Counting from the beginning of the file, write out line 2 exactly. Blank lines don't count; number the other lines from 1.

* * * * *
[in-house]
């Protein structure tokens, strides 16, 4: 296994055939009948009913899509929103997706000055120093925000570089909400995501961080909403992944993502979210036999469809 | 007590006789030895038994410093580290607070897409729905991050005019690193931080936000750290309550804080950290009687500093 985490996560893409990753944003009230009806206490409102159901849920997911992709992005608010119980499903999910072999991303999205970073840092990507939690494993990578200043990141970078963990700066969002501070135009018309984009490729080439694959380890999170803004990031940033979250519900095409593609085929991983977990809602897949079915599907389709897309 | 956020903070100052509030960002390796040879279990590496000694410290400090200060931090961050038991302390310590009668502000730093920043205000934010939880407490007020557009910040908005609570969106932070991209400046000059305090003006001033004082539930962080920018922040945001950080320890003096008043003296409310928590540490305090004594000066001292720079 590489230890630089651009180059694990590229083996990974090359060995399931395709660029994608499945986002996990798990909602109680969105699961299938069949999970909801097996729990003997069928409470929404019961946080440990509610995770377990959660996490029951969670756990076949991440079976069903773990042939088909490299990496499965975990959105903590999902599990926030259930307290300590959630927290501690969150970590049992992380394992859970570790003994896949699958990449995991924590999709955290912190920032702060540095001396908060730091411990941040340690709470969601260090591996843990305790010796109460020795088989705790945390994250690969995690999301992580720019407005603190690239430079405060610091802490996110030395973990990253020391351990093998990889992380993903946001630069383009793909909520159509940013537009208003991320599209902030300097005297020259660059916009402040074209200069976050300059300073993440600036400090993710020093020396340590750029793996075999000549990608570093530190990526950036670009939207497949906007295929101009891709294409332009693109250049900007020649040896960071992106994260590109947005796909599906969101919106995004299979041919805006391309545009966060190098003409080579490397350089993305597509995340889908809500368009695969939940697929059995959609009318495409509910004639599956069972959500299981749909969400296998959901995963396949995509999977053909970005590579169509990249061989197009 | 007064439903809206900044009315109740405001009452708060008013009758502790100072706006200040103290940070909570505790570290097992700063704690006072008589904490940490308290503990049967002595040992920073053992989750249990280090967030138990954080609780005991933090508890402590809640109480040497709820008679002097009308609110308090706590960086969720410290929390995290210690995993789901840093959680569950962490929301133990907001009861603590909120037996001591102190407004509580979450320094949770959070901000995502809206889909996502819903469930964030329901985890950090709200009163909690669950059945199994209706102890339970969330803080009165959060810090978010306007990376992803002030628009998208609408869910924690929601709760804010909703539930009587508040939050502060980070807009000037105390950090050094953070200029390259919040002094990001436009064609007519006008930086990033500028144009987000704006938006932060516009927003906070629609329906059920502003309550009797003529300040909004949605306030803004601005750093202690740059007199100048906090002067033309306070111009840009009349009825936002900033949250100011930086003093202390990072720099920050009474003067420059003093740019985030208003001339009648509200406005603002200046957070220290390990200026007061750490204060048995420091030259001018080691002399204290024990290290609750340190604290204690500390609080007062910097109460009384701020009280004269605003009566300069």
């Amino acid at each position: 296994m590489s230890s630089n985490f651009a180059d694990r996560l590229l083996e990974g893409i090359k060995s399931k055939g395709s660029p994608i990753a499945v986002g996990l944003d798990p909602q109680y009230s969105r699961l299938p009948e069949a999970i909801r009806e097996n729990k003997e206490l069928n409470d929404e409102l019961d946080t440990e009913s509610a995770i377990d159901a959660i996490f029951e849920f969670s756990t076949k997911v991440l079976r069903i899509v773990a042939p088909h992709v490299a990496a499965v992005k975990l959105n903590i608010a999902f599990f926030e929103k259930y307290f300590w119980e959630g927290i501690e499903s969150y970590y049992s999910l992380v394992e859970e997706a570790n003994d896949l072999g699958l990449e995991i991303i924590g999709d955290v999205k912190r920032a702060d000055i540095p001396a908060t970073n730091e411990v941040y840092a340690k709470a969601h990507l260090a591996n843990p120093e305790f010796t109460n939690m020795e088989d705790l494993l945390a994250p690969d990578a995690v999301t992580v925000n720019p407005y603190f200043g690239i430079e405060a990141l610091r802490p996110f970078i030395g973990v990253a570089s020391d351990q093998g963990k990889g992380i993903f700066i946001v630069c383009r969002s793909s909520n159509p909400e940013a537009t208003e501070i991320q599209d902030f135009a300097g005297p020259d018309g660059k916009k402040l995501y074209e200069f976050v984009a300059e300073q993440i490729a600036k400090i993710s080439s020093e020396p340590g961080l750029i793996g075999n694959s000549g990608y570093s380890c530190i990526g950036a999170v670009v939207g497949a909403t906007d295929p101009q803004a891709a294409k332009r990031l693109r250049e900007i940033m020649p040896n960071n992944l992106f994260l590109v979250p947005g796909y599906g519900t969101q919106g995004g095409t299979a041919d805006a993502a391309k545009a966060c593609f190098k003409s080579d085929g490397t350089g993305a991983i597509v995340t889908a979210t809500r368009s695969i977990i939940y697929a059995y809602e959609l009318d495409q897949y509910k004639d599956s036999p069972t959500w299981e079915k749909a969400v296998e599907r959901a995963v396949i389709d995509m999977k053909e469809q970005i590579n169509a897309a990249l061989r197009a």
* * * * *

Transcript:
């Protein structure tokens, strides 16, 4: 296994055939009948009913899509929103997706000055120093925000570089909400995501961080909403992944993502979210036999469809 | 007590006789030895038994410093580290607070897409729905991050005019690193931080936000750290309550804080950290009687500093 985490996560893409990753944003009230009806206490409102159901849920997911992709992005608010119980499903999910072999991303999205970073840092990507939690494993990578200043990141970078963990700066969002501070135009018309984009490729080439694959380890999170803004990031940033979250519900095409593609085929991983977990809602897949079915599907389709897309 | 956020903070100052509030960002390796040879279990590496000694410290400090200060931090961050038991302390310590009668502000730093920043205000934010939880407490007020557009910040908005609570969106932070991209400046000059305090003006001033004082539930962080920018922040945001950080320890003096008043003296409310928590540490305090004594000066001292720079 590489230890630089651009180059694990590229083996990974090359060995399931395709660029994608499945986002996990798990909602109680969105699961299938069949999970909801097996729990003997069928409470929404019961946080440990509610995770377990959660996490029951969670756990076949991440079976069903773990042939088909490299990496499965975990959105903590999902599990926030259930307290300590959630927290501690969150970590049992992380394992859970570790003994896949699958990449995991924590999709955290912190920032702060540095001396908060730091411990941040340690709470969601260090591996843990305790010796109460020795088989705790945390994250690969995690999301992580720019407005603190690239430079405060610091802490996110030395973990990253020391351990093998990889992380993903946001630069383009793909909520159509940013537009208003991320599209902030300097005297020259660059916009402040074209200069976050300059300073993440600036400090993710020093020396340590750029793996075999000549990608570093530190990526950036670009939207497949906007295929101009891709294409332009693109250049900007020649040896960071992106994260590109947005796909599906969101919106995004299979041919805006391309545009966060190098003409080579490397350089993305597509995340889908809500368009695969939940697929059995959609009318495409509910004639599956069972959500299981749909969400296998959901995963396949995509999977053909970005590579169509990249061989197009 | 007064439903809206900044009315109740405001009452708060008013009758502790100072706006200040103290940070909570505790570290097992700063704690006072008589904490940490308290503990049967002595040992920073053992989750249990280090967030138990954080609780005991933090508890402590809640109480040497709820008679002097009308609110308090706590960086969720410290929390995290210690995993789901840093959680569950962490929301133990907001009861603590909120037996001591102190407004509580979450320094949770959070901000995502809206889909996502819903469930964030329901985890950090709200009163909690669950059945199994209706102890339970969330803080009165959060810090978010306007990376992803002030628009998208609408869910924690929601709760804010909703539930009587508040939050502060980070807009000037105390950090050094953070200029390259919040002094990001436009064609007519006008930086990033500028144009987000704006938006932060516009927003906070629609329906059920502003309550009797003529300040909004949605306030803004601005750093202690740059007199100048906090002067033309306070111009840009009349009825936002900033949250100011930086003093202390990072720099920050009474003067420059003093740019985030208003001339009648509200406005603002200046957070220290390990200026007061750490204060048995420091030259001018080691002399204290024990290290609750340190604290204690500390609080007062910097109460009384701020009280004269605003009566300069």